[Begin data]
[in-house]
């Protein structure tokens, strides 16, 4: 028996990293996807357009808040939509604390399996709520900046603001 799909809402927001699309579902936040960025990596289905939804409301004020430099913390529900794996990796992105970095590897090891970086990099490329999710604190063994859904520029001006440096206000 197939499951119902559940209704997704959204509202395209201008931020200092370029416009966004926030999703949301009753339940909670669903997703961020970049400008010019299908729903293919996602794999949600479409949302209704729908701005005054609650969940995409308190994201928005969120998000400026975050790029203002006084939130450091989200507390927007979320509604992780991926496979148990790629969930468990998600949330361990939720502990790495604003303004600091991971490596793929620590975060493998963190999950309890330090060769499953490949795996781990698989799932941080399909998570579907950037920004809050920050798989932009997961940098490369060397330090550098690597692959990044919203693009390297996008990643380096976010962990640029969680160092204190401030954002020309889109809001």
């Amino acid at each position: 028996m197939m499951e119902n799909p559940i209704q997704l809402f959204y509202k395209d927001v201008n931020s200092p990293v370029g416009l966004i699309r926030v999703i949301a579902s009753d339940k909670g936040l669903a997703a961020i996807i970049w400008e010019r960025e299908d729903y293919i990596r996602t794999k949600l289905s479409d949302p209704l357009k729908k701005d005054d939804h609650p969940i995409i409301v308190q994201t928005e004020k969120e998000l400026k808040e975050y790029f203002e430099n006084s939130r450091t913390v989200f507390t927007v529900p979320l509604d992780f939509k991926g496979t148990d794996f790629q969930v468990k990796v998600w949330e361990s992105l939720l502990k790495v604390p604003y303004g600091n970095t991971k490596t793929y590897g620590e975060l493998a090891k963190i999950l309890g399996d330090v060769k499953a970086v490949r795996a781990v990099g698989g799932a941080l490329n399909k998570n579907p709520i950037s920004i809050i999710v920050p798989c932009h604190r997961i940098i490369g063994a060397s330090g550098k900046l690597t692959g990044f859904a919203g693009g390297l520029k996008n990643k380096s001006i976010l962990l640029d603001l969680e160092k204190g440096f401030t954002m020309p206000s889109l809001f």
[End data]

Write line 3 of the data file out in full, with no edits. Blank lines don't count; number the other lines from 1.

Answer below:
């Amino acid at each position: 028996m197939m499951e119902n799909p559940i209704q997704l809402f959204y509202k395209d927001v201008n931020s200092p990293v370029g416009l966004i699309r926030v999703i949301a579902s009753d339940k909670g936040l669903a997703a961020i996807i970049w400008e010019r960025e299908d729903y293919i990596r996602t794999k949600l289905s479409d949302p209704l357009k729908k701005d005054d939804h609650p969940i995409i409301v308190q994201t928005e004020k969120e998000l400026k808040e975050y790029f203002e430099n006084s939130r450091t913390v989200f507390t927007v529900p979320l509604d992780f939509k991926g496979t148990d794996f790629q969930v468990k990796v998600w949330e361990s992105l939720l502990k790495v604390p604003y303004g600091n970095t991971k490596t793929y590897g620590e975060l493998a090891k963190i999950l309890g399996d330090v060769k499953a970086v490949r795996a781990v990099g698989g799932a941080l490329n399909k998570n579907p709520i950037s920004i809050i999710v920050p798989c932009h604190r997961i940098i490369g063994a060397s330090g550098k900046l690597t692959g990044f859904a919203g693009g390297l520029k996008n990643k380096s001006i976010l962990l640029d603001l969680e160092k204190g440096f401030t954002m020309p206000s889109l809001f």